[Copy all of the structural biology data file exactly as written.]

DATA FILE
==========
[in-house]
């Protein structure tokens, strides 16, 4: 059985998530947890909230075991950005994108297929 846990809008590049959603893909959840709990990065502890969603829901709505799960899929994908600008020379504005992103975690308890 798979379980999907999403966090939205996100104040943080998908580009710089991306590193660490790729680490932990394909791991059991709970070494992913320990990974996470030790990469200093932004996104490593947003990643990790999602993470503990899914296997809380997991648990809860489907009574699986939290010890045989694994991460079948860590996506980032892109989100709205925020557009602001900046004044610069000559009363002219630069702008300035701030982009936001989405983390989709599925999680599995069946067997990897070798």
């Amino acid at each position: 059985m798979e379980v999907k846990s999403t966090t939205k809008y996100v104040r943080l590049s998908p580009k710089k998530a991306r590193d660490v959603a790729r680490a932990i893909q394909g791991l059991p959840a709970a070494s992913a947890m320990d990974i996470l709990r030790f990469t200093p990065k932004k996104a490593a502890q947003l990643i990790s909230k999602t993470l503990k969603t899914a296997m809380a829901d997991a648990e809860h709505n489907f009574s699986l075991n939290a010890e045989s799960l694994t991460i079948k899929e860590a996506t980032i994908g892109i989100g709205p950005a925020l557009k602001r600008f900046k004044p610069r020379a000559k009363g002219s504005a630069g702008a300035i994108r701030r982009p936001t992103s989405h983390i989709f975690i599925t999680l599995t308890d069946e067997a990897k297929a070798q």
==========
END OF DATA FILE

[in-house]
């Protein structure tokens, strides 16, 4: 059985998530947890909230075991950005994108297929 846990809008590049959603893909959840709990990065502890969603829901709505799960899929994908600008020379504005992103975690308890 798979379980999907999403966090939205996100104040943080998908580009710089991306590193660490790729680490932990394909791991059991709970070494992913320990990974996470030790990469200093932004996104490593947003990643990790999602993470503990899914296997809380997991648990809860489907009574699986939290010890045989694994991460079948860590996506980032892109989100709205925020557009602001900046004044610069000559009363002219630069702008300035701030982009936001989405983390989709599925999680599995069946067997990897070798």
């Amino acid at each position: 059985m798979e379980v999907k846990s999403t966090t939205k809008y996100v104040r943080l590049s998908p580009k710089k998530a991306r590193d660490v959603a790729r680490a932990i893909q394909g791991l059991p959840a709970a070494s992913a947890m320990d990974i996470l709990r030790f990469t200093p990065k932004k996104a490593a502890q947003l990643i990790s909230k999602t993470l503990k969603t899914a296997m809380a829901d997991a648990e809860h709505n489907f009574s699986l075991n939290a010890e045989s799960l694994t991460i079948k899929e860590a996506t980032i994908g892109i989100g709205p950005a925020l557009k602001r600008f900046k004044p610069r020379a000559k009363g002219s504005a630069g702008a300035i994108r701030r982009p936001t992103s989405h983390i989709f975690i599925t999680l599995t308890d069946e067997a990897k297929a070798q």